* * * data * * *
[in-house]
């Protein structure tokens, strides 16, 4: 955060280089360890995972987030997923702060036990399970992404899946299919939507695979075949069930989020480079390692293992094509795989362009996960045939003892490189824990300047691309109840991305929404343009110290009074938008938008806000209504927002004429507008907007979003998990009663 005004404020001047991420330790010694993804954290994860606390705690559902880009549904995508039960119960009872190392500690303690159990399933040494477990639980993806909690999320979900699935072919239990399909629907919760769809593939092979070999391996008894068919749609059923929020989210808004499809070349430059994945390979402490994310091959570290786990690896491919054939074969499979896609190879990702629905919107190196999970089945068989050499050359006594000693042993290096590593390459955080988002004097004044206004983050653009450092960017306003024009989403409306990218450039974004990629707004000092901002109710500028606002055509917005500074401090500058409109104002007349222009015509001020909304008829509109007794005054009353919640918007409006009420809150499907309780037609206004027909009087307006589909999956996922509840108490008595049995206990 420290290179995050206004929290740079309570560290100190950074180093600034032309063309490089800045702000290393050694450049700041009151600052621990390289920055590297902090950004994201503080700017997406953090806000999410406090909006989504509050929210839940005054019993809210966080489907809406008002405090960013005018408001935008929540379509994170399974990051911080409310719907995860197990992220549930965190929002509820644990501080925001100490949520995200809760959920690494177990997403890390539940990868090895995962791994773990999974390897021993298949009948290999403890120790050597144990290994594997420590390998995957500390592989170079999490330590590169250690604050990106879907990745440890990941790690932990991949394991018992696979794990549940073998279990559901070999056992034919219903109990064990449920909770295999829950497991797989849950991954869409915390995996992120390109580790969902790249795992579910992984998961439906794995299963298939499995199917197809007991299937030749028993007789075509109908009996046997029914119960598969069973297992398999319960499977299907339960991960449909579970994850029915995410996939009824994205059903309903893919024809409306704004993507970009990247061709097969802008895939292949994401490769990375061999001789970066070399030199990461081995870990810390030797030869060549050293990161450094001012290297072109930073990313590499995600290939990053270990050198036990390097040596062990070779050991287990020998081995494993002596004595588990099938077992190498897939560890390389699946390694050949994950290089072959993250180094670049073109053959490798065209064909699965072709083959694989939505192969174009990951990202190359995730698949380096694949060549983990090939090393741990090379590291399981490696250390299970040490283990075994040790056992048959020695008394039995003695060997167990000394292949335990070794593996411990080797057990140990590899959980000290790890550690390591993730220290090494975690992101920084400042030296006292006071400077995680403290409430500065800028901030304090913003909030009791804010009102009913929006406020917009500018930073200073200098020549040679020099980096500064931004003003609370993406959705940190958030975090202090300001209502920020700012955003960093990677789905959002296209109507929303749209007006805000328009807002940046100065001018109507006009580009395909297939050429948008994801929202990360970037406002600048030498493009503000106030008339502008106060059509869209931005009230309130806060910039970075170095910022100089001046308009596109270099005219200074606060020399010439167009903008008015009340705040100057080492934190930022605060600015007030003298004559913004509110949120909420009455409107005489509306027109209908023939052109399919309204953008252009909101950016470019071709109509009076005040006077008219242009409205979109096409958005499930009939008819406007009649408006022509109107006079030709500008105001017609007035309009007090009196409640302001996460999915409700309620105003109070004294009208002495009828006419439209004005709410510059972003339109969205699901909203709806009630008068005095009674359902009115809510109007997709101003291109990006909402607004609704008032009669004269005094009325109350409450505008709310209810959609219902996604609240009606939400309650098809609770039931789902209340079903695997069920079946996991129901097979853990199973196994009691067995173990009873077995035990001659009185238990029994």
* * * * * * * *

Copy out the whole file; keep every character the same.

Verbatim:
[in-house]
């Protein structure tokens, strides 16, 4: 955060280089360890995972987030997923702060036990399970992404899946299919939507695979075949069930989020480079390692293992094509795989362009996960045939003892490189824990300047691309109840991305929404343009110290009074938008938008806000209504927002004429507008907007979003998990009663 005004404020001047991420330790010694993804954290994860606390705690559902880009549904995508039960119960009872190392500690303690159990399933040494477990639980993806909690999320979900699935072919239990399909629907919760769809593939092979070999391996008894068919749609059923929020989210808004499809070349430059994945390979402490994310091959570290786990690896491919054939074969499979896609190879990702629905919107190196999970089945068989050499050359006594000693042993290096590593390459955080988002004097004044206004983050653009450092960017306003024009989403409306990218450039974004990629707004000092901002109710500028606002055509917005500074401090500058409109104002007349222009015509001020909304008829509109007794005054009353919640918007409006009420809150499907309780037609206004027909009087307006589909999956996922509840108490008595049995206990 420290290179995050206004929290740079309570560290100190950074180093600034032309063309490089800045702000290393050694450049700041009151600052621990390289920055590297902090950004994201503080700017997406953090806000999410406090909006989504509050929210839940005054019993809210966080489907809406008002405090960013005018408001935008929540379509994170399974990051911080409310719907995860197990992220549930965190929002509820644990501080925001100490949520995200809760959920690494177990997403890390539940990868090895995962791994773990999974390897021993298949009948290999403890120790050597144990290994594997420590390998995957500390592989170079999490330590590169250690604050990106879907990745440890990941790690932990991949394991018992696979794990549940073998279990559901070999056992034919219903109990064990449920909770295999829950497991797989849950991954869409915390995996992120390109580790969902790249795992579910992984998961439906794995299963298939499995199917197809007991299937030749028993007789075509109908009996046997029914119960598969069973297992398999319960499977299907339960991960449909579970994850029915995410996939009824994205059903309903893919024809409306704004993507970009990247061709097969802008895939292949994401490769990375061999001789970066070399030199990461081995870990810390030797030869060549050293990161450094001012290297072109930073990313590499995600290939990053270990050198036990390097040596062990070779050991287990020998081995494993002596004595588990099938077992190498897939560890390389699946390694050949994950290089072959993250180094670049073109053959490798065209064909699965072709083959694989939505192969174009990951990202190359995730698949380096694949060549983990090939090393741990090379590291399981490696250390299970040490283990075994040790056992048959020695008394039995003695060997167990000394292949335990070794593996411990080797057990140990590899959980000290790890550690390591993730220290090494975690992101920084400042030296006292006071400077995680403290409430500065800028901030304090913003909030009791804010009102009913929006406020917009500018930073200073200098020549040679020099980096500064931004003003609370993406959705940190958030975090202090300001209502920020700012955003960093990677789905959002296209109507929303749209007006805000328009807002940046100065001018109507006009580009395909297939050429948008994801929202990360970037406002600048030498493009503000106030008339502008106060059509869209931005009230309130806060910039970075170095910022100089001046308009596109270099005219200074606060020399010439167009903008008015009340705040100057080492934190930022605060600015007030003298004559913004509110949120909420009455409107005489509306027109209908023939052109399919309204953008252009909101950016470019071709109509009076005040006077008219242009409205979109096409958005499930009939008819406007009649408006022509109107006079030709500008105001017609007035309009007090009196409640302001996460999915409700309620105003109070004294009208002495009828006419439209004005709410510059972003339109969205699901909203709806009630008068005095009674359902009115809510109007997709101003291109990006909402607004609704008032009669004269005094009325109350409450505008709310209810959609219902996604609240009606939400309650098809609770039931789902209340079903695997069920079946996991129901097979853990199973196994009691067995173990009873077995035990001659009185238990029994």